As we all know, public holidays are an established opportunity for our rulers to bury bad news, so it's always worth checking the Ministry of Propaganda's news release site on the last working day to see what's going down.
What jumped off the page yesterday was this:
"New Tornado contract will save £510m
The MoD has today awarded a £947million contract for support of the RAF's Tornado fleet.
The ATTAC (Availability Transformation: Tornado Aircraft Contract) programme will maximise aircraft availability to the front line and significantly reduce support costs, saving £510m over the first 10 years of the contract.
As prime contractor, BAE Systems will work in close partnership with the MoD Defence Logistics Organisation (DLO) and the RAF to deliver the two-phase ATTAC contract. This programme brings together all aspects of Tornado fleet support and will be undertaken at RAF Marham in Norfolk, one of the main operating bases and the maintenance hub for the RAF's Tornado GR4 fleet."
So BAE of Arabia is to be given yet another £1bn UK government contract. Can that be value?
Now, in case you don't know, changes to the maintenance arrangements for RAF planes have been a highly controversial- and expensive- area.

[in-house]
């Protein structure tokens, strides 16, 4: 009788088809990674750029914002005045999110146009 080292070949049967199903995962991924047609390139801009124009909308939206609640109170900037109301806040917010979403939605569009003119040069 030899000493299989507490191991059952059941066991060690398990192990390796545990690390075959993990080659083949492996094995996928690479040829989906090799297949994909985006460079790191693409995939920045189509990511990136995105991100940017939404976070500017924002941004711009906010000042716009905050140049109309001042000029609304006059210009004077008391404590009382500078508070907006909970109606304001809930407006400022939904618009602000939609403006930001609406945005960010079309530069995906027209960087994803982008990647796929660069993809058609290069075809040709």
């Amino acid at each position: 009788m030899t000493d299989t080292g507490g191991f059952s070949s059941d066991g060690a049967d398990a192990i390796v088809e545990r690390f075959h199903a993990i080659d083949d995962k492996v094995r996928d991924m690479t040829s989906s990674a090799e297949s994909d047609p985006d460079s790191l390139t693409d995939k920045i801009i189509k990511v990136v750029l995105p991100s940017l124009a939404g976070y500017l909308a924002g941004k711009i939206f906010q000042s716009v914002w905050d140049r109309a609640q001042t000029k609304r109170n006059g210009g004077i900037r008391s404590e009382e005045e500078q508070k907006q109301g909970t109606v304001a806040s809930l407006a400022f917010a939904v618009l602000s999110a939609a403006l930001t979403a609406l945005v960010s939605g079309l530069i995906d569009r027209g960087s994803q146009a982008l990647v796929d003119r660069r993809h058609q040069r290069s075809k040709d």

In 1999, the government set up DARA, the Defence Aviation Repair Agency, to bring together the maintenance operations of the RAF, the Navy and the Army. Its HQ was at St Athan in South Wales, and according to the local MP, "£80 million was invested in the most advanced purpose-built military aviation facility in Europe, which opened only in April 2005. It is the size of three football pitches, with 47 bays, so it can repair 47 jets at any one time."
However, the government has now executed a spectacular U-turn. Another one. And pausing only to get the South Wales vote in for the 2005 election , it announced the closure of most of the facility.
So another £80m incinerated.
But of course, it could get worse.
"Close partnerships" are all very well, but as taxpayers, close partnerships with tarnished operators like BAE should make us feel very nervous.
For example, we need to know how BAE actually got this contract. Was it a competitive tender? And if not, does that mean there isn't actually anyone else outside BAE (the manufacturers) and the existing DARA teams capable of doing this job? And if so, once the DARA team has been laid off, won't that mean that BAE has us by those short curly things?
Those of us who still rather quaintly regard a billion quid as real money, would like some answers.
How convenient that the people who might have raised it publically have all broken up for the hols.